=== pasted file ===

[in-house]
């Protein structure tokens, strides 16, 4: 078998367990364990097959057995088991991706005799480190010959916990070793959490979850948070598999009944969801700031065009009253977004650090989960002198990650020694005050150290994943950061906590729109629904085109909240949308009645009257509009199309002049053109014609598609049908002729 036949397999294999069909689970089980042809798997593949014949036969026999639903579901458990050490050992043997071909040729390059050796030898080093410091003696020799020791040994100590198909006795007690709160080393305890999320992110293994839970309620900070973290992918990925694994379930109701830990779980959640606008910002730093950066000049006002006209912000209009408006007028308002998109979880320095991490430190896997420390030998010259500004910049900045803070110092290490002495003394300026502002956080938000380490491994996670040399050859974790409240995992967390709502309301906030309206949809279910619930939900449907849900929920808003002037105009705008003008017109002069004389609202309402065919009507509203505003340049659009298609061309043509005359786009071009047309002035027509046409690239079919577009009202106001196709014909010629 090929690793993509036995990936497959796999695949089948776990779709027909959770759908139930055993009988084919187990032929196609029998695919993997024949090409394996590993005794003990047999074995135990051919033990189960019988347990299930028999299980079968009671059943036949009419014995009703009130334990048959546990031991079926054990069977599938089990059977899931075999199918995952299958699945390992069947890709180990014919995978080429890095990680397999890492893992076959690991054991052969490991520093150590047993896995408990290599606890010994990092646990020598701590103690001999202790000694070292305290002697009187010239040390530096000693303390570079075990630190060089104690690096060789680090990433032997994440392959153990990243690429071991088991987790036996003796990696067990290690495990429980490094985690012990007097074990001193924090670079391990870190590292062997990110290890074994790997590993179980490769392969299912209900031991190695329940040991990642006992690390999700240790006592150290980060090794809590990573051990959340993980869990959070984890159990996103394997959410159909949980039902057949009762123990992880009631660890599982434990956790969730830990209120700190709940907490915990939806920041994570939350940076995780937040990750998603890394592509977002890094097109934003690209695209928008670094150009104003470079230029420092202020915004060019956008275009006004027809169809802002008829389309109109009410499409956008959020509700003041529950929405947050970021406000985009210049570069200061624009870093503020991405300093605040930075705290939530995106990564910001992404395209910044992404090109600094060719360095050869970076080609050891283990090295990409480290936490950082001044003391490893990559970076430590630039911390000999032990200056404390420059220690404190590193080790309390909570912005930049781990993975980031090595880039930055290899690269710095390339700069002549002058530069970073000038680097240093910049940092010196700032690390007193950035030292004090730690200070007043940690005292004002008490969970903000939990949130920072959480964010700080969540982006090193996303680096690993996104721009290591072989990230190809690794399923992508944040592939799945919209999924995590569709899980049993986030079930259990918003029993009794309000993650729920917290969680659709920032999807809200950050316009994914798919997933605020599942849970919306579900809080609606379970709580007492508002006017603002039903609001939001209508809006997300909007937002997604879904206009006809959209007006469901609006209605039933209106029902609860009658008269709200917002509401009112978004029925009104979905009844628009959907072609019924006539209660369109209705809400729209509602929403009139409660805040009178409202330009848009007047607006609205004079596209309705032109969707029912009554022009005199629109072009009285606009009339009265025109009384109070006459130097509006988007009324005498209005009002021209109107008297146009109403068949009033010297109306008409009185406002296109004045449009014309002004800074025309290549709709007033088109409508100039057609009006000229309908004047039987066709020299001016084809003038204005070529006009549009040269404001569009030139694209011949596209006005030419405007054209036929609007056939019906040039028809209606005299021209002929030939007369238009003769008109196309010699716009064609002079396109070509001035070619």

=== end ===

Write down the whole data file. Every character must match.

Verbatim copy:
[in-house]
């Protein structure tokens, strides 16, 4: 078998367990364990097959057995088991991706005799480190010959916990070793959490979850948070598999009944969801700031065009009253977004650090989960002198990650020694005050150290994943950061906590729109629904085109909240949308009645009257509009199309002049053109014609598609049908002729 036949397999294999069909689970089980042809798997593949014949036969026999639903579901458990050490050992043997071909040729390059050796030898080093410091003696020799020791040994100590198909006795007690709160080393305890999320992110293994839970309620900070973290992918990925694994379930109701830990779980959640606008910002730093950066000049006002006209912000209009408006007028308002998109979880320095991490430190896997420390030998010259500004910049900045803070110092290490002495003394300026502002956080938000380490491994996670040399050859974790409240995992967390709502309301906030309206949809279910619930939900449907849900929920808003002037105009705008003008017109002069004389609202309402065919009507509203505003340049659009298609061309043509005359786009071009047309002035027509046409690239079919577009009202106001196709014909010629 090929690793993509036995990936497959796999695949089948776990779709027909959770759908139930055993009988084919187990032929196609029998695919993997024949090409394996590993005794003990047999074995135990051919033990189960019988347990299930028999299980079968009671059943036949009419014995009703009130334990048959546990031991079926054990069977599938089990059977899931075999199918995952299958699945390992069947890709180990014919995978080429890095990680397999890492893992076959690991054991052969490991520093150590047993896995408990290599606890010994990092646990020598701590103690001999202790000694070292305290002697009187010239040390530096000693303390570079075990630190060089104690690096060789680090990433032997994440392959153990990243690429071991088991987790036996003796990696067990290690495990429980490094985690012990007097074990001193924090670079391990870190590292062997990110290890074994790997590993179980490769392969299912209900031991190695329940040991990642006992690390999700240790006592150290980060090794809590990573051990959340993980869990959070984890159990996103394997959410159909949980039902057949009762123990992880009631660890599982434990956790969730830990209120700190709940907490915990939806920041994570939350940076995780937040990750998603890394592509977002890094097109934003690209695209928008670094150009104003470079230029420092202020915004060019956008275009006004027809169809802002008829389309109109009410499409956008959020509700003041529950929405947050970021406000985009210049570069200061624009870093503020991405300093605040930075705290939530995106990564910001992404395209910044992404090109600094060719360095050869970076080609050891283990090295990409480290936490950082001044003391490893990559970076430590630039911390000999032990200056404390420059220690404190590193080790309390909570912005930049781990993975980031090595880039930055290899690269710095390339700069002549002058530069970073000038680097240093910049940092010196700032690390007193950035030292004090730690200070007043940690005292004002008490969970903000939990949130920072959480964010700080969540982006090193996303680096690993996104721009290591072989990230190809690794399923992508944040592939799945919209999924995590569709899980049993986030079930259990918003029993009794309000993650729920917290969680659709920032999807809200950050316009994914798919997933605020599942849970919306579900809080609606379970709580007492508002006017603002039903609001939001209508809006997300909007937002997604879904206009006809959209007006469901609006209605039933209106029902609860009658008269709200917002509401009112978004029925009104979905009844628009959907072609019924006539209660369109209705809400729209509602929403009139409660805040009178409202330009848009007047607006609205004079596209309705032109969707029912009554022009005199629109072009009285606009009339009265025109009384109070006459130097509006988007009324005498209005009002021209109107008297146009109403068949009033010297109306008409009185406002296109004045449009014309002004800074025309290549709709007033088109409508100039057609009006000229309908004047039987066709020299001016084809003038204005070529006009549009040269404001569009030139694209011949596209006005030419405007054209036929609007056939019906040039028809209606005299021209002929030939007369238009003769008109196309010699716009064609002079396109070509001035070619």